There are many variations and combinations of double-strikes, which are too numerous for the purposes of this article. However, one of the most common terms used with double-strikes is the term “uniface”, which means that one side of the strike occurred with another planchet blocking the strike, keeping it from receiving a normal strike on that side. This is less desirable than a coin struck on both sides. A coin which is struck on both sides is termed “die struck both sides”. Double-struck coins that are die struck on both sides are usually worth 25-100% more than uniface coins.
Flip-over double-struck coins are among the scarcest of this category of mint error. Courtesy of Jon Sullivan.
Another often-found variation is the flip-over double-strike. This type of double-strike occurs when the coin is struck then flips over and is struck again. These are much scarcer than regular double-strikes, as it takes an unusual set of circumstances for a coin to flip over between strikes. Flip-over double-strikes usually are worth 50-100% more than regular double-strikes that did not flip over.
Doubled dies are sometimes confused with double-strikes by new collectors, but they are not related. Visually, doubled dies and double strikes have some similarities at a glance, but that is where the commonality ends. A doubled die is a variety, meaning it is a variation on the die itself. The doubled die “mistake” is in how the die was created.
The 1955 Doubled Die Lincoln Cent is one of the most famous of all doubled dies. Courtesy of PCGS TrueView.
A die goes through a hubbing process, in which a hub (raised image of the design) is pressed into a blank cylinder of steel to become a die. This is usually done multiple times in order to create the sunken design of the coin in the die. If there is a slight shift between hub impressions into the die, or if there is any sort of movement in the designs during the hubbing process, a doubled die will result. Any coins struck from that die will then show that doubled image. Double strikes, on the other hand, occur (as described earlier in this article) as a result of the die striking the planchet more than once. Although similar, these are two totally different mint mistakes.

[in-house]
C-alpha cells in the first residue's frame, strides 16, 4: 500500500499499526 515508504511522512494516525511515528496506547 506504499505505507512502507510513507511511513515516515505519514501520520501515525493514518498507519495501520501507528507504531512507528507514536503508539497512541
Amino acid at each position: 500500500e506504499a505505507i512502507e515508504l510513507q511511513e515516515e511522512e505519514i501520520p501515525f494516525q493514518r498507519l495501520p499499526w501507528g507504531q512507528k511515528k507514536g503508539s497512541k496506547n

Collecting double-strikes can be done by getting an example of each type of double-strike, or simply by collecting a double-strike for each date for a series of coins (for example, finding a Lincoln Memorial Cent with a double-strike for each year from 1959 through 2008). Some coin series, particularly those that are made of a precious metal such as silver or gold, are usually very scarce with double-strikes. Finding a double-struck silver Washington Quarter (1932-1964) is difficult, and very few are known. Gold coin double-strikes are very rare, and only a handful are known on U.S. coins. Copper, clad, or similar inexpensive metals are much more common with double-strikes and are the best choice for a collector on a budget.